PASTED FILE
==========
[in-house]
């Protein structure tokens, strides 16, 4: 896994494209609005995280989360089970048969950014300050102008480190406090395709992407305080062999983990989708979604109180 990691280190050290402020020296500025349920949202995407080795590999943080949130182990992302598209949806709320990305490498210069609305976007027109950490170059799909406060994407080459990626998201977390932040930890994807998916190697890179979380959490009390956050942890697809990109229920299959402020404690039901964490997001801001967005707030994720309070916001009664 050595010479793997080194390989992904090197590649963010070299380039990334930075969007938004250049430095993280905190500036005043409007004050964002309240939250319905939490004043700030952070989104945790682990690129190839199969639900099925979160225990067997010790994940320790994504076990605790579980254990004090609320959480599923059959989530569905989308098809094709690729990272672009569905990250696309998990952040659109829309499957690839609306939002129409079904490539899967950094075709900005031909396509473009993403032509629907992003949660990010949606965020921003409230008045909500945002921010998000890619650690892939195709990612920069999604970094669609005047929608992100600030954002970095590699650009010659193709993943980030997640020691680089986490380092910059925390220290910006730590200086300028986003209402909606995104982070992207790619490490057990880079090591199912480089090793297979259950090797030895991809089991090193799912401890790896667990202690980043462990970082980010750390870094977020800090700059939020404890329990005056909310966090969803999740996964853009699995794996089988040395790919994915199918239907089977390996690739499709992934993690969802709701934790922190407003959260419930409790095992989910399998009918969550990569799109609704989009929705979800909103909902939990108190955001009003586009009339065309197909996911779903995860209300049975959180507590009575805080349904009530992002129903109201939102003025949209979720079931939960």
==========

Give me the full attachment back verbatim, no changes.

[in-house]
């Protein structure tokens, strides 16, 4: 896994494209609005995280989360089970048969950014300050102008480190406090395709992407305080062999983990989708979604109180 990691280190050290402020020296500025349920949202995407080795590999943080949130182990992302598209949806709320990305490498210069609305976007027109950490170059799909406060994407080459990626998201977390932040930890994807998916190697890179979380959490009390956050942890697809990109229920299959402020404690039901964490997001801001967005707030994720309070916001009664 050595010479793997080194390989992904090197590649963010070299380039990334930075969007938004250049430095993280905190500036005043409007004050964002309240939250319905939490004043700030952070989104945790682990690129190839199969639900099925979160225990067997010790994940320790994504076990605790579980254990004090609320959480599923059959989530569905989308098809094709690729990272672009569905990250696309998990952040659109829309499957690839609306939002129409079904490539899967950094075709900005031909396509473009993403032509629907992003949660990010949606965020921003409230008045909500945002921010998000890619650690892939195709990612920069999604970094669609005047929608992100600030954002970095590699650009010659193709993943980030997640020691680089986490380092910059925390220290910006730590200086300028986003209402909606995104982070992207790619490490057990880079090591199912480089090793297979259950090797030895991809089991090193799912401890790896667990202690980043462990970082980010750390870094977020800090700059939020404890329990005056909310966090969803999740996964853009699995794996089988040395790919994915199918239907089977390996690739499709992934993690969802709701934790922190407003959260419930409790095992989910399998009918969550990569799109609704989009929705979800909103909902939990108190955001009003586009009339065309197909996911779903995860209300049975959180507590009575805080349904009530992002129903109201939102003025949209979720079931939960």